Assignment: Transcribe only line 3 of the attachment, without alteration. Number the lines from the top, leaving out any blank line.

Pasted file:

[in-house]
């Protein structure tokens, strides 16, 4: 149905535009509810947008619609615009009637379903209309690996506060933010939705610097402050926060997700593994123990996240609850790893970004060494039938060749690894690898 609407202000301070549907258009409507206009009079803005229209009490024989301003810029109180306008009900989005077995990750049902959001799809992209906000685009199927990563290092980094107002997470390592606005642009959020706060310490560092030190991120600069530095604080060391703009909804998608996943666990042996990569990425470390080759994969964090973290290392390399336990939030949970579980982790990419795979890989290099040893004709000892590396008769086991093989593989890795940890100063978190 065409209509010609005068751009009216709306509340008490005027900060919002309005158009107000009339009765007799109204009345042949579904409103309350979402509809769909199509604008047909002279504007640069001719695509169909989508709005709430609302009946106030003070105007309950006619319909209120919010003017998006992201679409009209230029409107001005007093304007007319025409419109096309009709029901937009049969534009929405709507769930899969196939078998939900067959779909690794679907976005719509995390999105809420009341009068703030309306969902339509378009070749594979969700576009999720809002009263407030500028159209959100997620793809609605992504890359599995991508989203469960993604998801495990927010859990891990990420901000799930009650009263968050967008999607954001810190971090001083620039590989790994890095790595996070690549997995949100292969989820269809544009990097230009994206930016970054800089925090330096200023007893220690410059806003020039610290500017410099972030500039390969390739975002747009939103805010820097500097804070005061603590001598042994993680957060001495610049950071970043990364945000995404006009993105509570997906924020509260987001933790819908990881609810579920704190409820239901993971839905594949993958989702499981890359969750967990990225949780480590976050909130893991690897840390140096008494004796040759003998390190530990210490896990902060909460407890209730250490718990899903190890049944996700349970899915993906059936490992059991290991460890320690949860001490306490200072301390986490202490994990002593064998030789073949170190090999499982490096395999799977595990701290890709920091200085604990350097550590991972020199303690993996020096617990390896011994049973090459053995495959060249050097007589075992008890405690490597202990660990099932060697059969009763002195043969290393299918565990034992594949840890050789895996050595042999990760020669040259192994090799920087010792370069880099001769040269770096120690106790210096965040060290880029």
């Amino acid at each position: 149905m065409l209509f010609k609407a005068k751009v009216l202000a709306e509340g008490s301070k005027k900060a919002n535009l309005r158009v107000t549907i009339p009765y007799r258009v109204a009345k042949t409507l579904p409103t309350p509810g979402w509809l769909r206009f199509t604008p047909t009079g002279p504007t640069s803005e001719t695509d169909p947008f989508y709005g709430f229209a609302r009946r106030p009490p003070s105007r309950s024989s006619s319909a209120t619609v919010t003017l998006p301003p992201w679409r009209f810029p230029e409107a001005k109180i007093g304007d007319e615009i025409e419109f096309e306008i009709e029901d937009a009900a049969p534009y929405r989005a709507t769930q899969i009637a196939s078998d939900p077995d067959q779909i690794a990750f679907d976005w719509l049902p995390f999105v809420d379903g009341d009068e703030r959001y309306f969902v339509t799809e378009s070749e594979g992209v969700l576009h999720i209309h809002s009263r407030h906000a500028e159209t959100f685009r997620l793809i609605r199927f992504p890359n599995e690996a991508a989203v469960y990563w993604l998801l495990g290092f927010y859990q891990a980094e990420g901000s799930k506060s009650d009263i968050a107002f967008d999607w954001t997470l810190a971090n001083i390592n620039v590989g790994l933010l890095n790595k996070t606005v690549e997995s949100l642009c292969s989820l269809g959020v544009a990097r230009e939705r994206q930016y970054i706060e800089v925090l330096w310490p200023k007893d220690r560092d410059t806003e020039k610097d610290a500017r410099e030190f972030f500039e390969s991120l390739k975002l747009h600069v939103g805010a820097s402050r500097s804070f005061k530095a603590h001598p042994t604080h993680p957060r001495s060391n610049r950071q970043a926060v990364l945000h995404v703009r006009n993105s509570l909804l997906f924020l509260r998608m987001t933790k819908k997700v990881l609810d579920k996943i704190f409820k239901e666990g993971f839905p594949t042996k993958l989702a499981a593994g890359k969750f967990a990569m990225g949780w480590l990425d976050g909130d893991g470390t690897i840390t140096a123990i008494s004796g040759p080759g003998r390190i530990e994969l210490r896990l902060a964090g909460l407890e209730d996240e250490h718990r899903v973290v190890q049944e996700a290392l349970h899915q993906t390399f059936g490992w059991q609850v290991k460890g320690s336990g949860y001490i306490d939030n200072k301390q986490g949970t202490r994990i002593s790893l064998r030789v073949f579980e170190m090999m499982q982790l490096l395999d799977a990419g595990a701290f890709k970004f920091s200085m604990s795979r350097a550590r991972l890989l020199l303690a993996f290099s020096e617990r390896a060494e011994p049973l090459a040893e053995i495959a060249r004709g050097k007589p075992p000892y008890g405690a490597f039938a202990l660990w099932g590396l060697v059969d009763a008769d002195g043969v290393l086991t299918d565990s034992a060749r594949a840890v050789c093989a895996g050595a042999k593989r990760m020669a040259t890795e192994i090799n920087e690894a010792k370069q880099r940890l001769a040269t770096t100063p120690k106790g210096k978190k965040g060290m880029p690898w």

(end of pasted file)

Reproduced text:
């Amino acid at each position: 149905m065409l209509f010609k609407a005068k751009v009216l202000a709306e509340g008490s301070k005027k900060a919002n535009l309005r158009v107000t549907i009339p009765y007799r258009v109204a009345k042949t409507l579904p409103t309350p509810g979402w509809l769909r206009f199509t604008p047909t009079g002279p504007t640069s803005e001719t695509d169909p947008f989508y709005g709430f229209a609302r009946r106030p009490p003070s105007r309950s024989s006619s319909a209120t619609v919010t003017l998006p301003p992201w679409r009209f810029p230029e409107a001005k109180i007093g304007d007319e615009i025409e419109f096309e306008i009709e029901d937009a009900a049969p534009y929405r989005a709507t769930q899969i009637a196939s078998d939900p077995d067959q779909i690794a990750f679907d976005w719509l049902p995390f999105v809420d379903g009341d009068e703030r959001y309306f969902v339509t799809e378009s070749e594979g992209v969700l576009h999720i209309h809002s009263r407030h906000a500028e159209t959100f685009r997620l793809i609605r199927f992504p890359n599995e690996a991508a989203v469960y990563w993604l998801l495990g290092f927010y859990q891990a980094e990420g901000s799930k506060s009650d009263i968050a107002f967008d999607w954001t997470l810190a971090n001083i390592n620039v590989g790994l933010l890095n790595k996070t606005v690549e997995s949100l642009c292969s989820l269809g959020v544009a990097r230009e939705r994206q930016y970054i706060e800089v925090l330096w310490p200023k007893d220690r560092d410059t806003e020039k610097d610290a500017r410099e030190f972030f500039e390969s991120l390739k975002l747009h600069v939103g805010a820097s402050r500097s804070f005061k530095a603590h001598p042994t604080h993680p957060r001495s060391n610049r950071q970043a926060v990364l945000h995404v703009r006009n993105s509570l909804l997906f924020l509260r998608m987001t933790k819908k997700v990881l609810d579920k996943i704190f409820k239901e666990g993971f839905p594949t042996k993958l989702a499981a593994g890359k969750f967990a990569m990225g949780w480590l990425d976050g909130d893991g470390t690897i840390t140096a123990i008494s004796g040759p080759g003998r390190i530990e994969l210490r896990l902060a964090g909460l407890e209730d996240e250490h718990r899903v973290v190890q049944e996700a290392l349970h899915q993906t390399f059936g490992w059991q609850v290991k460890g320690s336990g949860y001490i306490d939030n200072k301390q986490g949970t202490r994990i002593s790893l064998r030789v073949f579980e170190m090999m499982q982790l490096l395999d799977a990419g595990a701290f890709k970004f920091s200085m604990s795979r350097a550590r991972l890989l020199l303690a993996f290099s020096e617990r390896a060494e011994p049973l090459a040893e053995i495959a060249r004709g050097k007589p075992p000892y008890g405690a490597f039938a202990l660990w099932g590396l060697v059969d009763a008769d002195g043969v290393l086991t299918d565990s034992a060749r594949a840890v050789c093989a895996g050595a042999k593989r990760m020669a040259t890795e192994i090799n920087e690894a010792k370069q880099r940890l001769a040269t770096t100063p120690k106790g210096k978190k965040g060290m880029p690898w």